Back in August, during a Springfield City Council public hearing on amending the city’s nondiscrimination ordinance to include sexual orientation and gender identity protections, Rev. Phil Snider of the Brentwood Christian Church lashed out at the council for “inviting the judgement of God upon our land” by making “special rights for gays and lesbians.”
He goes on to invoke the bible and morality and the end of days a few more times before suddenly appearing to lose his train of thought.
And then something pretty amazing happens.
You HAVE to watch until about the two-minute mark. Let me put this in picture form for you:
Seriously, watch the whole thing. Good payoff.
This entertaining video was really popular last year. Although seemingly clever, it draws on a problematic comparison between same-sex marriage discrimination in the present day and racial segregation laws that were firmly in place in the USA until the civil rights movement in the 1960s (as well as in South Africa, Australia and around the world). This comparison between gay marriage and racial segregation has become increasingly common amongst well-meaning activists in the USA, including in litigation cases before the courts.
The link between racial segregation and gay marriage has also been evoked elsewhere, such as in the UK, with activists and academics arguing that not allowing gay marriage is similar to racist policies of the 1960s. This race-sexual discrimination argument is usually made by White activists who aim to illuminate the similar struggles of inequality faced by all minority groups.
Racial segregation and gay marriage might be similarly categorised within the rubric of human rights issues that everyone should be invested in protecting. The problem with drawing a direct link between both issues is that this ignores the distinct historical relations that different minority groups have faced over time, and it also obliterates the legal intricacies of racial, sexual and gender discriminations. Equating racial segregation to gay marriage also ignores the complex interconnections of discrimination as they are lived by different subgroups.
Segregation can be imposed by governments through formal policies and institutional practices or it can be the outcome of of informal processes. Formal segregation is enshrined in exclusionary laws that force some groups to be socially and economically separate from the majority. It is also enforced by powerful socio-economic agents, such as banks that won’t give loans or credit to racial minorities or workplaces that exclusively hire people from dominant groups. Segregation can occur through everyday “unconscious” choices, such as by having close friendships with people from the same group at school and at work, or by living in neighbourhoods with people who are from the same socio-economic background. Racial segregation is one of the most pervasive forms of segregation, as its continued effects amongst Black people and other racial minority groups is pervasive.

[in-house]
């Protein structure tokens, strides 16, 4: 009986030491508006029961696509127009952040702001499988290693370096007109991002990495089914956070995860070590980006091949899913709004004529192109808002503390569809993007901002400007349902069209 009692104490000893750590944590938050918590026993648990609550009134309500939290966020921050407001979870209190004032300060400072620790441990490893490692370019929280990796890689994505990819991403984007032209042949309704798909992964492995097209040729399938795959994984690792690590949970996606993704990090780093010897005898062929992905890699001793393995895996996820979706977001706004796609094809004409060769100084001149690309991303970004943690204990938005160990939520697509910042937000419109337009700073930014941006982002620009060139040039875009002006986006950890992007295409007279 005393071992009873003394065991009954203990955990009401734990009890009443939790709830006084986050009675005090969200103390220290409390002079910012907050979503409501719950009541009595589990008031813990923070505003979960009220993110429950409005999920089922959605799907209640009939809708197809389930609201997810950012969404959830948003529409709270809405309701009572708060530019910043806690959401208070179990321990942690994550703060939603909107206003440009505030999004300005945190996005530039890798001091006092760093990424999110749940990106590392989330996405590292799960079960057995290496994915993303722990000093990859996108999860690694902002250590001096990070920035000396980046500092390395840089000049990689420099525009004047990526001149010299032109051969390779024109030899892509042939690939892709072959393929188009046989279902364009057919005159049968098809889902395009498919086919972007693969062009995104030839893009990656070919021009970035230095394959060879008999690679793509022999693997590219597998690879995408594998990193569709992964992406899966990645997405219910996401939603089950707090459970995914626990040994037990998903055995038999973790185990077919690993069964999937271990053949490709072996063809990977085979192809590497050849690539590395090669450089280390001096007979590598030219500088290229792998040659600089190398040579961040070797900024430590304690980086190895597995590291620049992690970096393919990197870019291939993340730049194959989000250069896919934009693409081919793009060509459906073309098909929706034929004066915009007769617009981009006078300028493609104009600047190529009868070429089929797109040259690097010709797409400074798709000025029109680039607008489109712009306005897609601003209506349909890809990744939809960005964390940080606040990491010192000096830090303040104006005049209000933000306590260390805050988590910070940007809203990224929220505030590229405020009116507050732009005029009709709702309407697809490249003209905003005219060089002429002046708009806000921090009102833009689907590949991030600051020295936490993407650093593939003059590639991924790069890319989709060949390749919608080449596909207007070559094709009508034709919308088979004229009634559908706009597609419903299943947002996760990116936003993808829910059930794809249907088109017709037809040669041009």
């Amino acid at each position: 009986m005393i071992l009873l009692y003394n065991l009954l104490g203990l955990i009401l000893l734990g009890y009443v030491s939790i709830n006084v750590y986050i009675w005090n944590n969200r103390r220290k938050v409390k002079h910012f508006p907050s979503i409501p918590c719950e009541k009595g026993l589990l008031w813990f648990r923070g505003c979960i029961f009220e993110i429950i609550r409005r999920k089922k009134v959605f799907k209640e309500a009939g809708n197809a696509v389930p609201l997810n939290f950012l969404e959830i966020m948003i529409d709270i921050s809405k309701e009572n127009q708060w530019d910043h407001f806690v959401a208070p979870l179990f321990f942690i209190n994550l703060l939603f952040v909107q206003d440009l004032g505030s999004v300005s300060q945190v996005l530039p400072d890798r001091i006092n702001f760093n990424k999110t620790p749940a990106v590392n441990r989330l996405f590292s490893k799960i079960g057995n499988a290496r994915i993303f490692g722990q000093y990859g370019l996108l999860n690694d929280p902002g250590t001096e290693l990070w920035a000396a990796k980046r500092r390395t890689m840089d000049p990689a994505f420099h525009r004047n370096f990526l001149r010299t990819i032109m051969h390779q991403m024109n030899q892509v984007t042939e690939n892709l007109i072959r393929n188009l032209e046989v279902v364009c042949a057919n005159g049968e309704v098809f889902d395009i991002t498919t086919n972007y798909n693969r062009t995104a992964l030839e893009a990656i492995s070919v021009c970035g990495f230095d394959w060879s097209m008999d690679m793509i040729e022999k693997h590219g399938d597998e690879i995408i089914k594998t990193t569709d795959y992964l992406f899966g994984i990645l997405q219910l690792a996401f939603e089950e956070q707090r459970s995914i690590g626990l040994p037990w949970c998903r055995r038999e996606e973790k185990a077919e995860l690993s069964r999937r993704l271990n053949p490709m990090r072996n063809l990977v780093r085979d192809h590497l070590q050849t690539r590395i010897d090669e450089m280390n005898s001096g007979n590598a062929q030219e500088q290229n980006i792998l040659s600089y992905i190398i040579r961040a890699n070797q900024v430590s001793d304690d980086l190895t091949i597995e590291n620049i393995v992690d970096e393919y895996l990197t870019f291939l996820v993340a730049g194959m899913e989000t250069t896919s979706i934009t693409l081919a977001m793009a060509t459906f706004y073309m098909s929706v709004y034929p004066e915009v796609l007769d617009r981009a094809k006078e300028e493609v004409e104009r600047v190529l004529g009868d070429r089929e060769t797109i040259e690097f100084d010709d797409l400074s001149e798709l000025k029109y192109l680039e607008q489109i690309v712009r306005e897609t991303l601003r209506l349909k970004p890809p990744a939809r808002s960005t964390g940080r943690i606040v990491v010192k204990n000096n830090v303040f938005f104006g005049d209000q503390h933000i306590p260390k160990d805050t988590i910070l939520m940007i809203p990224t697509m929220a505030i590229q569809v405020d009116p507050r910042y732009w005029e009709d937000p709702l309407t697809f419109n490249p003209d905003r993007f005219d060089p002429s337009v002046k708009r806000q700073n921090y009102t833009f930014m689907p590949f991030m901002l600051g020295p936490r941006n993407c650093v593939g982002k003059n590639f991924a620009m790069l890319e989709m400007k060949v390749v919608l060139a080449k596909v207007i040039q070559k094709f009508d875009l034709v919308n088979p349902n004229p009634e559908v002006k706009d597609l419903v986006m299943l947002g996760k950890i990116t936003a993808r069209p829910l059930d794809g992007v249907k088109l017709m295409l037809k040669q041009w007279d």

The legal oppression of LGBTQI limits their legal rights explicitly in the realm of family life and through social processes that reproduce the otherness of LGBTQI people. I’ve written previously that the issue of gay marriage is a violation of human rights, but making an unqualified connection to racial segregation does no cause justice. Nevertheless, this comparison is worth exploring because it is becoming so commonplace.
Racial segregation laws excluded Black Americans from all spheres of public life by physically, economically and legally separating them from White people, including everything from drinking areas, official buildings, pools, and public transport. These laws prevented Blacks from attending certain schools and from holding particular jobs and from fully participating in civil life. In short, racial segregation made it legal to formally discriminate against Black people in every social institution.